A blogger I admire, and follow, wrote a piece for the BBC, this week, about coping with Christmas when you are struggling with mental health issues. She writes very well, and is very honest about her own struggles with her mental health and is very active in campagining for awareness of mental health issues.
Last year, we cancelled Christmas. That sounds dramatic. It seemed so at the time. We didn’t actually cancel it, we just toned down, very drastically, our plans and activities. My father was away, for the first time, in a long time, and my brother and I decided we wanted to have a quiet Christmas time, then celebrate together, for Big Girl’s birthday, but we basically retreated and had a very quiet Christmas week, just the four of us. No frills, or fuss, no charging around trying to fit friends and family in and no entertaining in our home. We told everyone we were exhausted after a long, busy year, which was true, but what we didn’t tell people was that I simply could not cope with the idea of anything other than a quiet, non festive, simple time. I didn’t want to see anyone, cook masses of food, wrap or shop for gifts during the week leading up to Christmas, dress up, pretend to enjoy things. I was not well, my anxiety issues were at their peak, and the very thought of trying to cope and pretend to be enjoying myself, sent me into panic attacks. I didn’t want to have to explain myself to anyone, or try and justify myself, and the mental health issues I was struggling with, to skeptical friends and family, and my typical “tough it out, grin and bear it” boarding school mentality had vanished. A sentence from the article “It’s common to feel under pressure to create a magical Christmas but if you are already stressed, anxious or depressed, that pressure can be magnified” really rang true for me.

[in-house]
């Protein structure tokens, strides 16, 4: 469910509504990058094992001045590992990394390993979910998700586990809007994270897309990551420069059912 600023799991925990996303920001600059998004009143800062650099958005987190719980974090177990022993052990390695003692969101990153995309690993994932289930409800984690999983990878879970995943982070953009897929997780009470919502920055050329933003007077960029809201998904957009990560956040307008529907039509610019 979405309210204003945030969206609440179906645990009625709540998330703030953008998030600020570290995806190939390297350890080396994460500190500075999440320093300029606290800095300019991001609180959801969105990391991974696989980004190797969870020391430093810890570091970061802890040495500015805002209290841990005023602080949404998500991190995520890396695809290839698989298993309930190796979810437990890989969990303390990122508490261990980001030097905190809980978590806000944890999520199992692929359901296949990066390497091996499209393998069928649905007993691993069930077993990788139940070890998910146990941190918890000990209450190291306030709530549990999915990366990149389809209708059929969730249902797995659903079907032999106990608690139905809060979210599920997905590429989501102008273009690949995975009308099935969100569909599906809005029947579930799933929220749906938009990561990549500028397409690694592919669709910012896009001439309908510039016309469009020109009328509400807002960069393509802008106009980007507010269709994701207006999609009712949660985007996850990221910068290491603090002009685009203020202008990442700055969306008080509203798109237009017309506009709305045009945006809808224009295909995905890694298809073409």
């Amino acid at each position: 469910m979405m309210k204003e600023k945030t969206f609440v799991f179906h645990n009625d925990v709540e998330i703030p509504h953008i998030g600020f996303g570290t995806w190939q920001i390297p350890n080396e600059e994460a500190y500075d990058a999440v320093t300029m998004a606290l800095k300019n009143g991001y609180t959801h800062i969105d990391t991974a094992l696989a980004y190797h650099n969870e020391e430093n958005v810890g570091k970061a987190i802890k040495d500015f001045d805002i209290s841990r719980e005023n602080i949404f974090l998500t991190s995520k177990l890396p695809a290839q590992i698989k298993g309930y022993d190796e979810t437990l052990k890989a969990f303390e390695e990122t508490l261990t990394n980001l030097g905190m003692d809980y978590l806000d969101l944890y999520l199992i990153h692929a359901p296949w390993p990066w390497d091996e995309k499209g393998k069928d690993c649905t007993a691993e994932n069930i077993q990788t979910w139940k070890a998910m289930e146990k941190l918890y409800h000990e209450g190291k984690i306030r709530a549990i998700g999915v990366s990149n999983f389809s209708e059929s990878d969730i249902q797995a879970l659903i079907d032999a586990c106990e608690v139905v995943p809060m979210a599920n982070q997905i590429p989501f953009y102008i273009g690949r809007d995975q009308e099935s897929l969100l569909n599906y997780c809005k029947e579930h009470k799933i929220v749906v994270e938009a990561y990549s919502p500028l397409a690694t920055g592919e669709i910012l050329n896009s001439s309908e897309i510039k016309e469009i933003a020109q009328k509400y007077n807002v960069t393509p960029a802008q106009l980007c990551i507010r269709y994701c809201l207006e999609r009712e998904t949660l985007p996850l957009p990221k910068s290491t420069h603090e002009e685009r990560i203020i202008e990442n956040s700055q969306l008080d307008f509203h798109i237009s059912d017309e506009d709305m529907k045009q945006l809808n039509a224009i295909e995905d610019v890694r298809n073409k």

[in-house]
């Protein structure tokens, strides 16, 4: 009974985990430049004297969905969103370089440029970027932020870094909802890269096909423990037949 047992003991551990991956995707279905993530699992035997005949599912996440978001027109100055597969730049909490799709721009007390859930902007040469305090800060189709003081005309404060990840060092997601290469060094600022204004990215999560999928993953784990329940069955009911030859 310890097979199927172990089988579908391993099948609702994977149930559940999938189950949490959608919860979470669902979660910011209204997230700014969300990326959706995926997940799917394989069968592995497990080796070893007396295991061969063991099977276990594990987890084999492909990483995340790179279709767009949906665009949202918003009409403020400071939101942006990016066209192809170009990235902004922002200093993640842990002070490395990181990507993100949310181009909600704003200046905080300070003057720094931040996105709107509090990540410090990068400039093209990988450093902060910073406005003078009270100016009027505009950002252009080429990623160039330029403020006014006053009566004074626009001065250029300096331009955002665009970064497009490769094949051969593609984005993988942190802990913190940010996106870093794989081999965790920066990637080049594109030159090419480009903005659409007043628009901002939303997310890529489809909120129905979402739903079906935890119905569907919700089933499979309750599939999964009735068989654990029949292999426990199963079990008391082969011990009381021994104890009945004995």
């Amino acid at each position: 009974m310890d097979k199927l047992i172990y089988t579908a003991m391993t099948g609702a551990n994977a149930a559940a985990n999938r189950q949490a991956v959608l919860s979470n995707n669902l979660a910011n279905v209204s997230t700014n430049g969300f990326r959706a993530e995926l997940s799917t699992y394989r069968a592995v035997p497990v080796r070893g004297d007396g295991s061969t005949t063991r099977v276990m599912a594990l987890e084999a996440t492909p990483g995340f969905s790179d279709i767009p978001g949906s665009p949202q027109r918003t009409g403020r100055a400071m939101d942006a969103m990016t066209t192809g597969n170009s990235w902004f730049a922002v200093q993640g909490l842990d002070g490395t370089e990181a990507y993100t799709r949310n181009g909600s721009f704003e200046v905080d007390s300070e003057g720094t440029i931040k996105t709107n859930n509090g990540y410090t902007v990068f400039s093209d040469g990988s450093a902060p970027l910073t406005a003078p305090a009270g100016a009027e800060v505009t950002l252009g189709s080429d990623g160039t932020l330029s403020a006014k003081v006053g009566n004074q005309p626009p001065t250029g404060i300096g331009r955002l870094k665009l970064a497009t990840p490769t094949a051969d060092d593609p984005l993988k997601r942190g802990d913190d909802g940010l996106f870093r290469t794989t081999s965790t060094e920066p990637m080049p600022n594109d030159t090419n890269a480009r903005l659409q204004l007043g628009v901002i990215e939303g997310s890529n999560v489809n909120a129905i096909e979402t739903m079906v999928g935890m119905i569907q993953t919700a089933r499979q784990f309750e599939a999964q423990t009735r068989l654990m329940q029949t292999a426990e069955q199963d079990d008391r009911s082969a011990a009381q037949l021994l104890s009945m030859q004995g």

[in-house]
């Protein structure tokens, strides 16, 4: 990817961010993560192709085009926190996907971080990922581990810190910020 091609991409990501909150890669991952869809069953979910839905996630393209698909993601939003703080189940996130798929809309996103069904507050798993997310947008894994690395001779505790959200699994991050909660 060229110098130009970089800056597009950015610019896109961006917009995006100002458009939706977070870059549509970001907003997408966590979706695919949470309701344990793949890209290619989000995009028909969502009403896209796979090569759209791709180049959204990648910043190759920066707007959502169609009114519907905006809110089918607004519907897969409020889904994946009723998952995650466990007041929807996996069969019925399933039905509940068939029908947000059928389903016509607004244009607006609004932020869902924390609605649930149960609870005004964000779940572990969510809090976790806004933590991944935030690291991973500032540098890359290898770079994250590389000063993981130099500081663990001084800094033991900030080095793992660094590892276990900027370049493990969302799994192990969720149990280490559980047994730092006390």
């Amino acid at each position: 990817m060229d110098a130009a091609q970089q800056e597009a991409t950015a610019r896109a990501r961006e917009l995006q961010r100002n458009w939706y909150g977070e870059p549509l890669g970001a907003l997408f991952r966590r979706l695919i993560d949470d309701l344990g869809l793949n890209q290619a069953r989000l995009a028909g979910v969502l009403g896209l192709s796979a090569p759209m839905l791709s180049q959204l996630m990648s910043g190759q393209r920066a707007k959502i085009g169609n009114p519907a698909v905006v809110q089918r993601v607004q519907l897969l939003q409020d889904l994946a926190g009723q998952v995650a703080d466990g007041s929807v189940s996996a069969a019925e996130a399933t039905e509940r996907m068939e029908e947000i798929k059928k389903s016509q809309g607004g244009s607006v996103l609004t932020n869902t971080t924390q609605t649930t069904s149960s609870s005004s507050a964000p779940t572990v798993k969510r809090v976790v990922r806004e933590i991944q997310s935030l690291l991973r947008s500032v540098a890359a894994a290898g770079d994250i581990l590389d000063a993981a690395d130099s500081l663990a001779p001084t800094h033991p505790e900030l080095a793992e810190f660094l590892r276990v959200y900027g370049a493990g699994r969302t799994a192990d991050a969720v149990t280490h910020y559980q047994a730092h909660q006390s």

A lot of people didn’t understand this, and I know there was some hurt feelings and unmet exepectations. I am hoping that this article will explain a little bit to those who haven’t suffered any form of mental health issue or crisis, will be able to read it and get it a little bit more.
This year, I am doing so much better. We chose to go away, and it’s going to be a very different and fun time, for our family. I don’t have the terrfiying feeling of panic, and inability to cope, that I did last year. I still have the odd moment of anxiety, but nothing like last year but for thousands of people, this year, Christmas is a time they dread, and fear, and struggle to cope with. Christmas and all it entails can be terrifying. Christmas isn’t fun for everyone. Hopefully Charlotte’s article will help those around them, understand a bit.